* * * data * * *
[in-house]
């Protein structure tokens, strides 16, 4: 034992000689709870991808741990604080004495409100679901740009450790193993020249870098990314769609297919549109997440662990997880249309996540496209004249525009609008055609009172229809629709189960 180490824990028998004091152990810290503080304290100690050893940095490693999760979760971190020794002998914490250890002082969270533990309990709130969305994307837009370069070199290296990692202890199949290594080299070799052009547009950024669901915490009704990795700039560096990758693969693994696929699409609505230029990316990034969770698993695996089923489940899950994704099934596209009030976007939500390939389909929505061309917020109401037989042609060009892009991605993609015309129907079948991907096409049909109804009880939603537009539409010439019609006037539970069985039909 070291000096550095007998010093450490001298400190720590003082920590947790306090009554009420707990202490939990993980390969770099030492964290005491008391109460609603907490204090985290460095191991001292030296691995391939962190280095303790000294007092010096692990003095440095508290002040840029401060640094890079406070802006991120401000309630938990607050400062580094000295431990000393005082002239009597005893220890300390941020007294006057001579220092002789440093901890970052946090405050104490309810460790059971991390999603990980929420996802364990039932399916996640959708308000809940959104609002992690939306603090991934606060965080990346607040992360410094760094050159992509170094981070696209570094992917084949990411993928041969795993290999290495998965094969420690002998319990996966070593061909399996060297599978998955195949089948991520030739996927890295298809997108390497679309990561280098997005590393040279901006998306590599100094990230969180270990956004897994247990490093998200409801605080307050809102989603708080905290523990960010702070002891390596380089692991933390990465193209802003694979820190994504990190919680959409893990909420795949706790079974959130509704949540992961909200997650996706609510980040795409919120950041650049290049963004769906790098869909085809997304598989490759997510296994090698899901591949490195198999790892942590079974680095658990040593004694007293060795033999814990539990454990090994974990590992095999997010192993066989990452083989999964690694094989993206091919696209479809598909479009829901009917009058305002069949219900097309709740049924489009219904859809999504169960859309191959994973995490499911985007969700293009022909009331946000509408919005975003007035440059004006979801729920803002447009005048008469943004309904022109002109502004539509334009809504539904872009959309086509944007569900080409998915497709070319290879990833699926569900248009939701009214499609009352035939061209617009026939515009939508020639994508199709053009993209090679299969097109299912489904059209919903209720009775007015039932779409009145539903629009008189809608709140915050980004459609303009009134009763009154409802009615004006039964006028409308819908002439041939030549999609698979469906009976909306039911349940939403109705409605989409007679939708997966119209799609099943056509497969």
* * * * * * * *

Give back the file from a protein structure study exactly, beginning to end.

[in-house]
């Protein structure tokens, strides 16, 4: 034992000689709870991808741990604080004495409100679901740009450790193993020249870098990314769609297919549109997440662990997880249309996540496209004249525009609008055609009172229809629709189960 180490824990028998004091152990810290503080304290100690050893940095490693999760979760971190020794002998914490250890002082969270533990309990709130969305994307837009370069070199290296990692202890199949290594080299070799052009547009950024669901915490009704990795700039560096990758693969693994696929699409609505230029990316990034969770698993695996089923489940899950994704099934596209009030976007939500390939389909929505061309917020109401037989042609060009892009991605993609015309129907079948991907096409049909109804009880939603537009539409010439019609006037539970069985039909 070291000096550095007998010093450490001298400190720590003082920590947790306090009554009420707990202490939990993980390969770099030492964290005491008391109460609603907490204090985290460095191991001292030296691995391939962190280095303790000294007092010096692990003095440095508290002040840029401060640094890079406070802006991120401000309630938990607050400062580094000295431990000393005082002239009597005893220890300390941020007294006057001579220092002789440093901890970052946090405050104490309810460790059971991390999603990980929420996802364990039932399916996640959708308000809940959104609002992690939306603090991934606060965080990346607040992360410094760094050159992509170094981070696209570094992917084949990411993928041969795993290999290495998965094969420690002998319990996966070593061909399996060297599978998955195949089948991520030739996927890295298809997108390497679309990561280098997005590393040279901006998306590599100094990230969180270990956004897994247990490093998200409801605080307050809102989603708080905290523990960010702070002891390596380089692991933390990465193209802003694979820190994504990190919680959409893990909420795949706790079974959130509704949540992961909200997650996706609510980040795409919120950041650049290049963004769906790098869909085809997304598989490759997510296994090698899901591949490195198999790892942590079974680095658990040593004694007293060795033999814990539990454990090994974990590992095999997010192993066989990452083989999964690694094989993206091919696209479809598909479009829901009917009058305002069949219900097309709740049924489009219904859809999504169960859309191959994973995490499911985007969700293009022909009331946000509408919005975003007035440059004006979801729920803002447009005048008469943004309904022109002109502004539509334009809504539904872009959309086509944007569900080409998915497709070319290879990833699926569900248009939701009214499609009352035939061209617009026939515009939508020639994508199709053009993209090679299969097109299912489904059209919903209720009775007015039932779409009145539903629009008189809608709140915050980004459609303009009134009763009154409802009615004006039964006028409308819908002439041939030549999609698979469906009976909306039911349940939403109705409605989409007679939708997966119209799609099943056509497969």